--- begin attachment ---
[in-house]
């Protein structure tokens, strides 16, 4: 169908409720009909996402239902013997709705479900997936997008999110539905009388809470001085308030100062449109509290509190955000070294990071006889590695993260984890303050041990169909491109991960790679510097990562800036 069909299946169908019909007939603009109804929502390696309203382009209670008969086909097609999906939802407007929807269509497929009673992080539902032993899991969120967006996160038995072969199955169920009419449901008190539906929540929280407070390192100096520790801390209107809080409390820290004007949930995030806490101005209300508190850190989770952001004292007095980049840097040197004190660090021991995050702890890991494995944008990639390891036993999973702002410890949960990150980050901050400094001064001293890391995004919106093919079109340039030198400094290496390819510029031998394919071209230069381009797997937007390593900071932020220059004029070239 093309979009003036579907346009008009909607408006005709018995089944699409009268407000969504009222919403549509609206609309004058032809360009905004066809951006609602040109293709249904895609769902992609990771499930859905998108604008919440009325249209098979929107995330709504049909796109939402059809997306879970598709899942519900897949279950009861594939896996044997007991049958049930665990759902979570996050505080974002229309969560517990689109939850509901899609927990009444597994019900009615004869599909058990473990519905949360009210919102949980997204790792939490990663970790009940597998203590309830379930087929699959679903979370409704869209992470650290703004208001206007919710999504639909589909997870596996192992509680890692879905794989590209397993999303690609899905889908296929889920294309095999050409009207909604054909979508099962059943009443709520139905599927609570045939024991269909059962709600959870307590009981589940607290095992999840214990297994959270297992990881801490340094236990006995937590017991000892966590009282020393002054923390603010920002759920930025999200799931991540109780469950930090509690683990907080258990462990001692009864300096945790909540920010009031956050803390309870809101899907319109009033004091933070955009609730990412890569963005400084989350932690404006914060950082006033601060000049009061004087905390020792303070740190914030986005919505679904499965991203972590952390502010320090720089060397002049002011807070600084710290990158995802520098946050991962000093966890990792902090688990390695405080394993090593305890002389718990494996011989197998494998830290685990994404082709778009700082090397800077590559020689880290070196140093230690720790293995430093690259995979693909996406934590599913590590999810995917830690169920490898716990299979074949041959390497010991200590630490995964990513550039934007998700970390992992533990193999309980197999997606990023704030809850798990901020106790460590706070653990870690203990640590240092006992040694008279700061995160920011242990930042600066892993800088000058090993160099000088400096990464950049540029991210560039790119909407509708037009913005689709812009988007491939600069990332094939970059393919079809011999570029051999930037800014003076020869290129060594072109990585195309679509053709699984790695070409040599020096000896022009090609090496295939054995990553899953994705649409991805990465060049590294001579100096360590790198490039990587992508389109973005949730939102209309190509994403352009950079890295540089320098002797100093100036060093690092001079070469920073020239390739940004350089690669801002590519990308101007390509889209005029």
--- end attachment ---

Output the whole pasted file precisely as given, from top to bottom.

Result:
[in-house]
């Protein structure tokens, strides 16, 4: 169908409720009909996402239902013997709705479900997936997008999110539905009388809470001085308030100062449109509290509190955000070294990071006889590695993260984890303050041990169909491109991960790679510097990562800036 069909299946169908019909007939603009109804929502390696309203382009209670008969086909097609999906939802407007929807269509497929009673992080539902032993899991969120967006996160038995072969199955169920009419449901008190539906929540929280407070390192100096520790801390209107809080409390820290004007949930995030806490101005209300508190850190989770952001004292007095980049840097040197004190660090021991995050702890890991494995944008990639390891036993999973702002410890949960990150980050901050400094001064001293890391995004919106093919079109340039030198400094290496390819510029031998394919071209230069381009797997937007390593900071932020220059004029070239 093309979009003036579907346009008009909607408006005709018995089944699409009268407000969504009222919403549509609206609309004058032809360009905004066809951006609602040109293709249904895609769902992609990771499930859905998108604008919440009325249209098979929107995330709504049909796109939402059809997306879970598709899942519900897949279950009861594939896996044997007991049958049930665990759902979570996050505080974002229309969560517990689109939850509901899609927990009444597994019900009615004869599909058990473990519905949360009210919102949980997204790792939490990663970790009940597998203590309830379930087929699959679903979370409704869209992470650290703004208001206007919710999504639909589909997870596996192992509680890692879905794989590209397993999303690609899905889908296929889920294309095999050409009207909604054909979508099962059943009443709520139905599927609570045939024991269909059962709600959870307590009981589940607290095992999840214990297994959270297992990881801490340094236990006995937590017991000892966590009282020393002054923390603010920002759920930025999200799931991540109780469950930090509690683990907080258990462990001692009864300096945790909540920010009031956050803390309870809101899907319109009033004091933070955009609730990412890569963005400084989350932690404006914060950082006033601060000049009061004087905390020792303070740190914030986005919505679904499965991203972590952390502010320090720089060397002049002011807070600084710290990158995802520098946050991962000093966890990792902090688990390695405080394993090593305890002389718990494996011989197998494998830290685990994404082709778009700082090397800077590559020689880290070196140093230690720790293995430093690259995979693909996406934590599913590590999810995917830690169920490898716990299979074949041959390497010991200590630490995964990513550039934007998700970390992992533990193999309980197999997606990023704030809850798990901020106790460590706070653990870690203990640590240092006992040694008279700061995160920011242990930042600066892993800088000058090993160099000088400096990464950049540029991210560039790119909407509708037009913005689709812009988007491939600069990332094939970059393919079809011999570029051999930037800014003076020869290129060594072109990585195309679509053709699984790695070409040599020096000896022009090609090496295939054995990553899953994705649409991805990465060049590294001579100096360590790198490039990587992508389109973005949730939102209309190509994403352009950079890295540089320098002797100093100036060093690092001079070469920073020239390739940004350089690669801002590519990308101007390509889209005029």